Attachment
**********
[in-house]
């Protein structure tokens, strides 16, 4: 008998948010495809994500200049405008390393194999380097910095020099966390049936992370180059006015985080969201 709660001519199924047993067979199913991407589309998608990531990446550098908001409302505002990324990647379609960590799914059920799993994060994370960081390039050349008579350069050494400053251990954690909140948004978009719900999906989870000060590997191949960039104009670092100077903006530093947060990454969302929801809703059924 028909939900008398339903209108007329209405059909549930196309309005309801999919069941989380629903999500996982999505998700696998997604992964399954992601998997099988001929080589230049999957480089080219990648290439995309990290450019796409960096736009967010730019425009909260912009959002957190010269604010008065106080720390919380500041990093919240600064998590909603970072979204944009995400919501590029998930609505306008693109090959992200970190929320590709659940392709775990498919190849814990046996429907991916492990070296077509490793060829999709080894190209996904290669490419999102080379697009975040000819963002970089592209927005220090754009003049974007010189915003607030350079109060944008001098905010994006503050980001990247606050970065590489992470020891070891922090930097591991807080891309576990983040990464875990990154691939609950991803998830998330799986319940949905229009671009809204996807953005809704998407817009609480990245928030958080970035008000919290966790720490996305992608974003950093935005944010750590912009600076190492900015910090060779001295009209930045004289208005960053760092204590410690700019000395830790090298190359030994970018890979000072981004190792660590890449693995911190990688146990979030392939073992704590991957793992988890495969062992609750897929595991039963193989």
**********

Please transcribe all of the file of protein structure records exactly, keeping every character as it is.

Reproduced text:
[in-house]
């Protein structure tokens, strides 16, 4: 008998948010495809994500200049405008390393194999380097910095020099966390049936992370180059006015985080969201 709660001519199924047993067979199913991407589309998608990531990446550098908001409302505002990324990647379609960590799914059920799993994060994370960081390039050349008579350069050494400053251990954690909140948004978009719900999906989870000060590997191949960039104009670092100077903006530093947060990454969302929801809703059924 028909939900008398339903209108007329209405059909549930196309309005309801999919069941989380629903999500996982999505998700696998997604992964399954992601998997099988001929080589230049999957480089080219990648290439995309990290450019796409960096736009967010730019425009909260912009959002957190010269604010008065106080720390919380500041990093919240600064998590909603970072979204944009995400919501590029998930609505306008693109090959992200970190929320590709659940392709775990498919190849814990046996429907991916492990070296077509490793060829999709080894190209996904290669490419999102080379697009975040000819963002970089592209927005220090754009003049974007010189915003607030350079109060944008001098905010994006503050980001990247606050970065590489992470020891070891922090930097591991807080891309576990983040990464875990990154691939609950991803998830998330799986319940949905229009671009809204996807953005809704998407817009609480990245928030958080970035008000919290966790720490996305992608974003950093935005944010750590912009600076190492900015910090060779001295009209930045004289208005960053760092204590410690700019000395830790090298190359030994970018890979000072981004190792660590890449693995911190990688146990979030392939073992704590991957793992988890495969062992609750897929595991039963193989």